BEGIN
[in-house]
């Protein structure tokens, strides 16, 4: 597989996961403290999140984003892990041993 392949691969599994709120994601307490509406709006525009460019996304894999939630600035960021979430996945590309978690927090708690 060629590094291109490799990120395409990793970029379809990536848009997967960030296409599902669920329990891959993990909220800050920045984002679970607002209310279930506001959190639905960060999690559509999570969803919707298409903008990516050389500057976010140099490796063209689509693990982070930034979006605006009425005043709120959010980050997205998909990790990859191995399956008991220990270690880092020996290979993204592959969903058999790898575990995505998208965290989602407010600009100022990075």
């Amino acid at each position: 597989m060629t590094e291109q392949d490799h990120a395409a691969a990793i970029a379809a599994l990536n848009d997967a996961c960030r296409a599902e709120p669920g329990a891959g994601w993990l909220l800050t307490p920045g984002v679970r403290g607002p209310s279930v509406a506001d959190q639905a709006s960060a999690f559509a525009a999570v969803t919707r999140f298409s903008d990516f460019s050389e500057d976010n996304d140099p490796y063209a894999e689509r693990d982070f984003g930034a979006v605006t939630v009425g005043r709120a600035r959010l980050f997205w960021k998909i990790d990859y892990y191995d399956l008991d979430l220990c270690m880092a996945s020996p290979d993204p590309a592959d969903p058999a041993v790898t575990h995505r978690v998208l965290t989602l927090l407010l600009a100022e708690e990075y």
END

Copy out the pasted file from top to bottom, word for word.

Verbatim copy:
[in-house]
């Protein structure tokens, strides 16, 4: 597989996961403290999140984003892990041993 392949691969599994709120994601307490509406709006525009460019996304894999939630600035960021979430996945590309978690927090708690 060629590094291109490799990120395409990793970029379809990536848009997967960030296409599902669920329990891959993990909220800050920045984002679970607002209310279930506001959190639905960060999690559509999570969803919707298409903008990516050389500057976010140099490796063209689509693990982070930034979006605006009425005043709120959010980050997205998909990790990859191995399956008991220990270690880092020996290979993204592959969903058999790898575990995505998208965290989602407010600009100022990075």
């Amino acid at each position: 597989m060629t590094e291109q392949d490799h990120a395409a691969a990793i970029a379809a599994l990536n848009d997967a996961c960030r296409a599902e709120p669920g329990a891959g994601w993990l909220l800050t307490p920045g984002v679970r403290g607002p209310s279930v509406a506001d959190q639905a709006s960060a999690f559509a525009a999570v969803t919707r999140f298409s903008d990516f460019s050389e500057d976010n996304d140099p490796y063209a894999e689509r693990d982070f984003g930034a979006v605006t939630v009425g005043r709120a600035r959010l980050f997205w960021k998909i990790d990859y892990y191995d399956l008991d979430l220990c270690m880092a996945s020996p290979d993204p590309a592959d969903p058999a041993v790898t575990h995505r978690v998208l965290t989602l927090l407010l600009a100022e708690e990075y």